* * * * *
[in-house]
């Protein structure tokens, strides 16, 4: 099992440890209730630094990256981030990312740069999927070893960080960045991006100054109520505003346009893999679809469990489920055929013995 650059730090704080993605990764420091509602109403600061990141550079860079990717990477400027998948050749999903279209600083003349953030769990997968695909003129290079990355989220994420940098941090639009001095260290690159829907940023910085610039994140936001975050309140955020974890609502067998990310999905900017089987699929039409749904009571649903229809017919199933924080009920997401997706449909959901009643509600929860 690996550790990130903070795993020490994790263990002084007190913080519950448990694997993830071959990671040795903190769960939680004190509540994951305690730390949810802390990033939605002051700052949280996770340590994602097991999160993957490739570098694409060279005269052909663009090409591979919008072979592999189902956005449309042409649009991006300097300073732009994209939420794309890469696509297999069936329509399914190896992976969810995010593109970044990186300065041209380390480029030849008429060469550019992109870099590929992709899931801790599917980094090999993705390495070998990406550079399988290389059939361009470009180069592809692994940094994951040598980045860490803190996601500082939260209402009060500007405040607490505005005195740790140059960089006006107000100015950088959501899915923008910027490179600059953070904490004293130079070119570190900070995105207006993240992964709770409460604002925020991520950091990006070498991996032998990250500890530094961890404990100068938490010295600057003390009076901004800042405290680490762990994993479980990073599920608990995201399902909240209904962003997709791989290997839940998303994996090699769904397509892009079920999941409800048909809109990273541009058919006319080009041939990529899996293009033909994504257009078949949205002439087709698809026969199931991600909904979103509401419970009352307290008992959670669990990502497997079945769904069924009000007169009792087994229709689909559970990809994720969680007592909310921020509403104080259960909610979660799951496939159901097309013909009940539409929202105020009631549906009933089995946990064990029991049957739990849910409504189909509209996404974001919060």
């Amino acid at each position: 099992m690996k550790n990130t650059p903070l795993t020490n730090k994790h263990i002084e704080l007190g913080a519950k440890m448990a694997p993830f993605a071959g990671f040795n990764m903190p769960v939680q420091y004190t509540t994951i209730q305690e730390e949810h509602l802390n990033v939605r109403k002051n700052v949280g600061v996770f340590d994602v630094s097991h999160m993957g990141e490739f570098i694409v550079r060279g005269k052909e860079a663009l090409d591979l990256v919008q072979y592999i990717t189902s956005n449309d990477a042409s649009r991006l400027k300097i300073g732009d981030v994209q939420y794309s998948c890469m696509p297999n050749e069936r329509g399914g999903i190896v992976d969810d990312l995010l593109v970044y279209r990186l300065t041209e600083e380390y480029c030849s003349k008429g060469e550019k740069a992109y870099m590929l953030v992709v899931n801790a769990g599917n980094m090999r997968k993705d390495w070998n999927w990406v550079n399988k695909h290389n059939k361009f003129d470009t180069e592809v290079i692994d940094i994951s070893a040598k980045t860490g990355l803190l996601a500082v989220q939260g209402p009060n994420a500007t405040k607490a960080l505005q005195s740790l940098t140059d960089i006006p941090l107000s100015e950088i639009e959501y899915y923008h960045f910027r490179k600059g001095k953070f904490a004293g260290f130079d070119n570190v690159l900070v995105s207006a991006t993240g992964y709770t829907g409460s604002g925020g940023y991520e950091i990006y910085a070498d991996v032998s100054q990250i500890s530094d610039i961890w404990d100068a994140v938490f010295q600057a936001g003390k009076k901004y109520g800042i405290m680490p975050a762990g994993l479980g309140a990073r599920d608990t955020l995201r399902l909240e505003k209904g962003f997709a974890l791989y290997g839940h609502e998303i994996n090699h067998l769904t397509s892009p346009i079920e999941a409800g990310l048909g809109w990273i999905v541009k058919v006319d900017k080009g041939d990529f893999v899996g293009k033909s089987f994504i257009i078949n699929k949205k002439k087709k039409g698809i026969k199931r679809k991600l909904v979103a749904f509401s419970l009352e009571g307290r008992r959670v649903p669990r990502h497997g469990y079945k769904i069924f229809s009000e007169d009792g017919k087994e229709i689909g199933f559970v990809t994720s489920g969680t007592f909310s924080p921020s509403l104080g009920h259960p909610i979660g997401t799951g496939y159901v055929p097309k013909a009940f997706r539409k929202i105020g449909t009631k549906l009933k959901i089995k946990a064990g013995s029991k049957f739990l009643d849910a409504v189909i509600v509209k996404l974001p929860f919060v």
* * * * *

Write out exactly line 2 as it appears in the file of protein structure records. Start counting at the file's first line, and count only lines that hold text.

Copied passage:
């Protein structure tokens, strides 16, 4: 099992440890209730630094990256981030990312740069999927070893960080960045991006100054109520505003346009893999679809469990489920055929013995 650059730090704080993605990764420091509602109403600061990141550079860079990717990477400027998948050749999903279209600083003349953030769990997968695909003129290079990355989220994420940098941090639009001095260290690159829907940023910085610039994140936001975050309140955020974890609502067998990310999905900017089987699929039409749904009571649903229809017919199933924080009920997401997706449909959901009643509600929860 690996550790990130903070795993020490994790263990002084007190913080519950448990694997993830071959990671040795903190769960939680004190509540994951305690730390949810802390990033939605002051700052949280996770340590994602097991999160993957490739570098694409060279005269052909663009090409591979919008072979592999189902956005449309042409649009991006300097300073732009994209939420794309890469696509297999069936329509399914190896992976969810995010593109970044990186300065041209380390480029030849008429060469550019992109870099590929992709899931801790599917980094090999993705390495070998990406550079399988290389059939361009470009180069592809692994940094994951040598980045860490803190996601500082939260209402009060500007405040607490505005005195740790140059960089006006107000100015950088959501899915923008910027490179600059953070904490004293130079070119570190900070995105207006993240992964709770409460604002925020991520950091990006070498991996032998990250500890530094961890404990100068938490010295600057003390009076901004800042405290680490762990994993479980990073599920608990995201399902909240209904962003997709791989290997839940998303994996090699769904397509892009079920999941409800048909809109990273541009058919006319080009041939990529899996293009033909994504257009078949949205002439087709698809026969199931991600909904979103509401419970009352307290008992959670669990990502497997079945769904069924009000007169009792087994229709689909559970990809994720969680007592909310921020509403104080259960909610979660799951496939159901097309013909009940539409929202105020009631549906009933089995946990064990029991049957739990849910409504189909509209996404974001919060």